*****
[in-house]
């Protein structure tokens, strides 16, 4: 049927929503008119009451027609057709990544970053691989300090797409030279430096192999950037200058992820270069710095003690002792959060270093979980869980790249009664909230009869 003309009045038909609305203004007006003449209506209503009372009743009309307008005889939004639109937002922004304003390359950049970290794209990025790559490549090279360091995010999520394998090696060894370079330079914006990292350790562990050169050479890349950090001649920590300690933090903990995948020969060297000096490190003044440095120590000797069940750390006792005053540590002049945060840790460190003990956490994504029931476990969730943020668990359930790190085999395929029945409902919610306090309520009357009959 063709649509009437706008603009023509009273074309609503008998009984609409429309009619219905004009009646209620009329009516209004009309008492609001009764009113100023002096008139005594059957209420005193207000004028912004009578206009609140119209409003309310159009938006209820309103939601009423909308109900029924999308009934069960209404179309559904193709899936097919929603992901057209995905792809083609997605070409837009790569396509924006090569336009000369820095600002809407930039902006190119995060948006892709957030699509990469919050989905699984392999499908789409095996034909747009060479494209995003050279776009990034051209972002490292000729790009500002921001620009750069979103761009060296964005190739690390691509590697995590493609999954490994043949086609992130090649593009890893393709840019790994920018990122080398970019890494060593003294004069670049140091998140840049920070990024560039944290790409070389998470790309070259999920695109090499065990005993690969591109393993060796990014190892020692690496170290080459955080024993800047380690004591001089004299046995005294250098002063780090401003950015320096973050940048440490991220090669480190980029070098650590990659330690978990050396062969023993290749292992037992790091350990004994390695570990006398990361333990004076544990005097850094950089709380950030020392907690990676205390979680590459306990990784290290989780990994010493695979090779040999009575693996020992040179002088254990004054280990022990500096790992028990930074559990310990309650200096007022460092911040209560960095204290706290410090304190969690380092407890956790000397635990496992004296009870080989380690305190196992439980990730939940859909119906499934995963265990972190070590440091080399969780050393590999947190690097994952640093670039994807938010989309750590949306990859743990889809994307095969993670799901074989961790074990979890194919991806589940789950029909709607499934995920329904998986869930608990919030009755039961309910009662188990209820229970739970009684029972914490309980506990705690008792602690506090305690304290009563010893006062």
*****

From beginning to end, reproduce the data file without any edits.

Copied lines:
[in-house]
């Protein structure tokens, strides 16, 4: 049927929503008119009451027609057709990544970053691989300090797409030279430096192999950037200058992820270069710095003690002792959060270093979980869980790249009664909230009869 003309009045038909609305203004007006003449209506209503009372009743009309307008005889939004639109937002922004304003390359950049970290794209990025790559490549090279360091995010999520394998090696060894370079330079914006990292350790562990050169050479890349950090001649920590300690933090903990995948020969060297000096490190003044440095120590000797069940750390006792005053540590002049945060840790460190003990956490994504029931476990969730943020668990359930790190085999395929029945409902919610306090309520009357009959 063709649509009437706008603009023509009273074309609503008998009984609409429309009619219905004009009646209620009329009516209004009309008492609001009764009113100023002096008139005594059957209420005193207000004028912004009578206009609140119209409003309310159009938006209820309103939601009423909308109900029924999308009934069960209404179309559904193709899936097919929603992901057209995905792809083609997605070409837009790569396509924006090569336009000369820095600002809407930039902006190119995060948006892709957030699509990469919050989905699984392999499908789409095996034909747009060479494209995003050279776009990034051209972002490292000729790009500002921001620009750069979103761009060296964005190739690390691509590697995590493609999954490994043949086609992130090649593009890893393709840019790994920018990122080398970019890494060593003294004069670049140091998140840049920070990024560039944290790409070389998470790309070259999920695109090499065990005993690969591109393993060796990014190892020692690496170290080459955080024993800047380690004591001089004299046995005294250098002063780090401003950015320096973050940048440490991220090669480190980029070098650590990659330690978990050396062969023993290749292992037992790091350990004994390695570990006398990361333990004076544990005097850094950089709380950030020392907690990676205390979680590459306990990784290290989780990994010493695979090779040999009575693996020992040179002088254990004054280990022990500096790992028990930074559990310990309650200096007022460092911040209560960095204290706290410090304190969690380092407890956790000397635990496992004296009870080989380690305190196992439980990730939940859909119906499934995963265990972190070590440091080399969780050393590999947190690097994952640093670039994807938010989309750590949306990859743990889809994307095969993670799901074989961790074990979890194919991806589940789950029909709607499934995920329904998986869930608990919030009755039961309910009662188990209820229970739970009684029972914490309980506990705690008792602690506090305690304290009563010893006062």